Internal SugarCRM Project: Browser-Side Password Encryption System

by Eric Wikman on May 31, 2012

We asked our engineering intern, Jim Rybarski, to contribute to our blog and give some insight to the internal projects he’s been working on while at W-Systems. In this week’s mini-series update, Jim discusses the new Browser-Side Password Encryption System he developed for the Secure Password Emailer. If you haven’t read Jim’s post about the Secure Password Emailer, check it out here.

Previously I wrote about our Password Emailer module, which securely sends passwords to clients. What I didn't discuss was where those passwords come from and how they are stored.

At Epicom, we have to keep track of literally thousands of passwords and it is of utmost importance that those passwords are not compromised.  We also need the ability to control who has visibility to certain passwords.  We have long used SugarCRM to handle our password management and it has always been set up in a very secure manner. However, it was quite cumbersome to interface with because it required that we use a command line interface on our computers that used the REST client to get the data out of Sugar.

Recently I revamped the user interface (UI) of our password management system to work from the web browser.  What makes our system so secure is that the encryption of the passwords is done client side.  The Sugar server itself does not have the ability to encrypt or decrypt the passwords, so the unencrypted version of the password is never sent over the Internet (even though we use SSL).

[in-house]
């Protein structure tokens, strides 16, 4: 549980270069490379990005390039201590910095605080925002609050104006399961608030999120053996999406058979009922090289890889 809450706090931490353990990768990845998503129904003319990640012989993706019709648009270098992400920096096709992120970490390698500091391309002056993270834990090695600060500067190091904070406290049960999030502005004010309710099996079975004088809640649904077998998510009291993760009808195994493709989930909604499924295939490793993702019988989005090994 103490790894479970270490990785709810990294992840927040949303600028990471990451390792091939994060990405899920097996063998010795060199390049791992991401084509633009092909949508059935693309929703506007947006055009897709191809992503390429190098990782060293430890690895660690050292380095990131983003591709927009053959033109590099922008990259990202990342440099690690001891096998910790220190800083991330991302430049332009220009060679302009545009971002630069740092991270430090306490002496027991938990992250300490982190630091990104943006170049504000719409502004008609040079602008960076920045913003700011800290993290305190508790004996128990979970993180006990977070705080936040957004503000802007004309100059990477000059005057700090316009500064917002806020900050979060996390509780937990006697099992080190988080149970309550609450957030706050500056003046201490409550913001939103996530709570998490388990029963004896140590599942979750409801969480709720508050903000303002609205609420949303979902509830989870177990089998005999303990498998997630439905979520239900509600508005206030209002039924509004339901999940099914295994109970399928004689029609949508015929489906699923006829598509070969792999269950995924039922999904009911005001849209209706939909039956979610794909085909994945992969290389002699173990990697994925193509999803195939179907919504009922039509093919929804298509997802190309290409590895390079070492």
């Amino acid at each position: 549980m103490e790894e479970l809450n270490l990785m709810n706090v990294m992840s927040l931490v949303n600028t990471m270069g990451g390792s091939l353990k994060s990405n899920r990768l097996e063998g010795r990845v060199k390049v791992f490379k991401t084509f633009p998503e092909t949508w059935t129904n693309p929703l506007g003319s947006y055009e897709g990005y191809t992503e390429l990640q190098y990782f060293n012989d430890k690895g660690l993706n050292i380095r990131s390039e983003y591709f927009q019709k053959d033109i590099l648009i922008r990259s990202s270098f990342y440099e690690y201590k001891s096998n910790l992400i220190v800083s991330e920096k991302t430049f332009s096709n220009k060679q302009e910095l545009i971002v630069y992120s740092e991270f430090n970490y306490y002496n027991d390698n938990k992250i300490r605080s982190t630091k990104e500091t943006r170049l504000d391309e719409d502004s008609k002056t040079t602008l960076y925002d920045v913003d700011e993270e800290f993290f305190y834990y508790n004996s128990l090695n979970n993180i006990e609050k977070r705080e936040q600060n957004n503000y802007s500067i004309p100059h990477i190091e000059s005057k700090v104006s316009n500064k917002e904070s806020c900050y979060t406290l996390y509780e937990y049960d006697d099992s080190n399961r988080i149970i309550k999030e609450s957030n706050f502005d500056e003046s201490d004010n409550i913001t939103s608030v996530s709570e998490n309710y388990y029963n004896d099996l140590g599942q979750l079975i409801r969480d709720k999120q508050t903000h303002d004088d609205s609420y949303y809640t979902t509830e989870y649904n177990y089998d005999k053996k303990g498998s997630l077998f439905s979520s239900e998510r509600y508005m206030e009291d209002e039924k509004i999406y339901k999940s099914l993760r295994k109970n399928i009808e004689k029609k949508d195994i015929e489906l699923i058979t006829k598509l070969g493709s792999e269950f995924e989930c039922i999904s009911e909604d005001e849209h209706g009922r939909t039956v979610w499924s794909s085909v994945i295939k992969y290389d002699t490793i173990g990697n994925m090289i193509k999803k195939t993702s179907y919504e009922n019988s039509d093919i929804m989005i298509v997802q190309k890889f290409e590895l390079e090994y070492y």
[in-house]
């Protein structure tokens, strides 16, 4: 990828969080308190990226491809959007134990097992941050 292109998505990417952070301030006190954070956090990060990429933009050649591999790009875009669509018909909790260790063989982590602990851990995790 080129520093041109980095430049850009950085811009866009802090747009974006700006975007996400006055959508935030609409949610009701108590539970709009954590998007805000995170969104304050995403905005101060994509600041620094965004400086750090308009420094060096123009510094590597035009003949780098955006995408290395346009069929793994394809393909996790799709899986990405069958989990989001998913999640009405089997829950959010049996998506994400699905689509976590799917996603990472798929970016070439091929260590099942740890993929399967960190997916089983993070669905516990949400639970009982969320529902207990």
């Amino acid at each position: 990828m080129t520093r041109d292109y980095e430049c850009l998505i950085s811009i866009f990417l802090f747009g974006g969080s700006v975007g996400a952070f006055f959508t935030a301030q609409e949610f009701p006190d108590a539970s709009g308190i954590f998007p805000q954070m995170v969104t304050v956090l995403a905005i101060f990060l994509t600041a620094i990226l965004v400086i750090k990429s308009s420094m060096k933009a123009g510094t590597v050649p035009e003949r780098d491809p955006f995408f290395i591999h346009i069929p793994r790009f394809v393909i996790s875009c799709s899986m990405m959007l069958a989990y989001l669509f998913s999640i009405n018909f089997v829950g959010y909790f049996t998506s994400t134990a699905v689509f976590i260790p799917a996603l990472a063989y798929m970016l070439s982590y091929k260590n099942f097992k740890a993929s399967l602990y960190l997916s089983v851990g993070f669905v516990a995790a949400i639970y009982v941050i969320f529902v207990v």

When we need to create a new password credential, we create the record in Sugar and then there is a javascript encryption library that we trigger from the action menu that asks us to input a key.  This key is memorized by the engineers at Epicom, but not stored anywhere.  It is used to encrypt the password before the record can be saved.

The same thing happens in reverse.  When we want to look up a password, we open that record in the CRM. The password is unreadable until you trigger the javascript action to decrypt it via the browser.

This encryption/decryption routine can work with any field in any module, so it could be used to encrypt things like passwords or login credentials.  Sugar does have the ability to have encrypted fields out of the box that uses Blowfish and stores the data in the database in an encrypted manner. The problem with using Blowfish is that the key used to encrypt/decrypt is stored in the file system of Sugar, so if someone gets access to the file system then they can also decrypt the field.  Also, the field of data is decrypted server side, so the clear text version of it is only sent over the Internet when you access that record.  With our technique, you have to know the key and the data is never sent over the Internet decrypted.

Epicom has a strict policy on protecting client data and the password encryption system was just another way to further improve our security. To help our clients do the same, I've made the service into a module-loadable package which can quickly be installed on any of our client’s Sugar instances.

If you have any questions about the Browser-Side Password Encryption System discussed in this post, please contact us today.

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